When reading our analysis of 5G’s impact on the UK and global economies – Powering Your Tomorrow – the first thing you’ll notice is some very large numbers. Like a global GDP uplift of US$1.3 trillion (£1.06 trillion) by 2030 from the adoption of 5G technology, including some £43 billion generated in the UK.
What’s more, this boost will be felt across many different areas of the economy. All five of the major industry sectors where we quantified 5G’s economic impact – health and social care, utilities, consumer markets, media, and financial services – will see major GDP gains from using 5G, with health and social care leading the way with an added £15 billion by 2030.
Rolf Meakin, Global Communications Consulting Leader, PwC United Kingdom
On their own, big economic numbers don’t actually tell us very much. To put them in a real-world context, we also need to answer the “so what?” And with 5G in the UK, I think this comes down to three key points.
First, 5G’s energising effect on the UK economy will come from boosting productivity and creating new user experiences through a vast array of applications. But it’ll be a relatively slow burn: the impact won’t really take off until the second half of this decade, because of the time-lag involved in rolling out networks and developing and adopting use cases.
Second, 5G can play a vital role in building back the economy following the beating it’s taken – and is continuing to take – from the pandemic. The recovery will be a long haul, putting 2025-2030 well within scope for the building-back effort. UK policymakers must look to maximise 5G’s potential through policies that encourage network investment and 5G-enabled innovation, including in the regions. Support and involvement from businesses will also be key.
5G’s positive impact on productivity and on new consumer, employee and citizen experiences, will spring from combining it with four other emerging technologies: artificial intelligence (AI), virtual and augmented reality (VR/AR), robotics and edge computing. This positions 5G as the most reliable and flexible ultra-high-speed link connecting all of these technologies so they can work their magic.
The implication? In terms of rebuilding the economy post-pandemic, governments should be thinking less about investing in things like motorway upgrades and new airport runways – and more about creating the conditions that will enable a democratic and regional disbursement of the economic stimulation across the country through clusters that combine 5G with the other 4 emerging technologies.
This also suggests the deployment of 5G infrastructure should focus initially on covering clusters of public and private sector employers which can be transformed using these technologies and draw in the innovative companies that will help to make it a reality. From smarter hospitals, cities, factories and logistics to remote front line and expert workers, the opportunities on offer for higher regional and national productivity, are legion – and the UK must not pass them up. The reset opportunity as the nation recovers from the economic impact of the pandemic is a moment not to miss.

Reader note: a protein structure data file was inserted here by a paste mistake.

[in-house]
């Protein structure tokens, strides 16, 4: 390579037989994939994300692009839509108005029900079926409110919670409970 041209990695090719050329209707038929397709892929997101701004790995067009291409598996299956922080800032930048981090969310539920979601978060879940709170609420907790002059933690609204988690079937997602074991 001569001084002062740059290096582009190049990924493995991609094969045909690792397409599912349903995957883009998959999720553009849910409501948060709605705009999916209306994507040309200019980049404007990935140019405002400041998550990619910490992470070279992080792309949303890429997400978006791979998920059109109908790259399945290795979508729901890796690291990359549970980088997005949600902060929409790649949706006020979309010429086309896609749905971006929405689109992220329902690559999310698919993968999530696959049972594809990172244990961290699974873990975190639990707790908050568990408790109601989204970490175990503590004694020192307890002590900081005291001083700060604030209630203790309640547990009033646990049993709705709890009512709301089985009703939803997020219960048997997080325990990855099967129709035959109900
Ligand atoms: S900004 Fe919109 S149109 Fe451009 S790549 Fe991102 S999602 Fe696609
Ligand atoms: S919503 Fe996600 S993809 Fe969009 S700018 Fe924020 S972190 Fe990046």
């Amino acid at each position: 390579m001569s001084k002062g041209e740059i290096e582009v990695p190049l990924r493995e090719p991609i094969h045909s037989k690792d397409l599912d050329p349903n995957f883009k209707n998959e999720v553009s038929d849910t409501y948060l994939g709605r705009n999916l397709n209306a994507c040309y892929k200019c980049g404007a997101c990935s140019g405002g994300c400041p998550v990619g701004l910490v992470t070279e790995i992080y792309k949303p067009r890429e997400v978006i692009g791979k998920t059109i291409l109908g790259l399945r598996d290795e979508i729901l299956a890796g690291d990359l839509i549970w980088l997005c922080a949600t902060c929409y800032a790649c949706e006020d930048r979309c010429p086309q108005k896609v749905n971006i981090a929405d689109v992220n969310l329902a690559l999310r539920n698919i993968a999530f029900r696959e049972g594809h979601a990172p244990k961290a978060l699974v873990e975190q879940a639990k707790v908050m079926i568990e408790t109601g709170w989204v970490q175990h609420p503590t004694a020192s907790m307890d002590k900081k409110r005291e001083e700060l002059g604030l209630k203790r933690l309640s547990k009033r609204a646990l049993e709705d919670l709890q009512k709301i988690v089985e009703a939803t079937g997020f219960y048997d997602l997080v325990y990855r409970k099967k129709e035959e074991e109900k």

The third “so what?” is 5G’s contribution to achieving sustainability targets. Alongside levelling up, the government’s other flagship policy is progressing to net zero carbon emissions. In December the UK Government set an additional milestone target of 68% reduction in greenhouse gas emissions by 2030 (relative to 1990 levels) as a staging post on the journey to net zero by 2050. 5G can help by being a more energy-efficient communication technology and enabling more flexible ways of working and more efficient economic activities.
One obvious example of this flexibility is easier home-working. But that’s just the start. Think of engineers doing offsite maintenance work by accessing augmented reality information through 5G-connected glasses. Or doctors using 5G to check patients’ vital signs from anywhere without patients travelling to see them. Multiply up the effects of myriad such use cases, and you get more efficient use of resources across the economy, further boosting sustainability.
Zero in on 5G’s powerful effects on healthcare, and the societal benefits rise still further. Even after the pandemic has subsided, the health sector will remain vital for improving people’s quality of life, not to mention the jobs and economic activity it generates. So, any technology that improves productivity in the sector – as 5G will – is a win-win for UK society.
All of this explains why I think 5G must become a cornerstone of our national industrial strategy. And to drive the benefits into the regions, the government should intervene actively to create clusters of innovation: local hubs where the growth industries of the future will come together to capitalise on 5G’s speed and low latency, and the power of technologies like AI, VR/AR, robotics and edge computing. The coming dialogue between policymakers and Big Tech about how, having done well during the pandemic, they could/should contribute to the economic recovery, would be an opportunity to kick-start such clusters. But a myriad of innovative start-ups and early stage companies also have a vital role to play.
As these clusters scale up, their contribution to the UK’s competitiveness will rise exponentially. There's no reason why they need to be in Cambridge or London’s Silicon Roundabout. They can be anywhere. And wherever they are, they’ll create new talent pools as part of the emerging “internet of skills”.
The overall message? Our analysis reveals the scale of 5G’s impact on UK GDP. But what’s equally significant is the nature of that impact and how to make it happen in the best way for the overall future prosperity of the nation. Put simply, it’s time to bring 5G centre-stage in the industrial strategy.
To discuss any aspects of the topic covered or to assess the impact of 5G in detail, please contact me using the details below.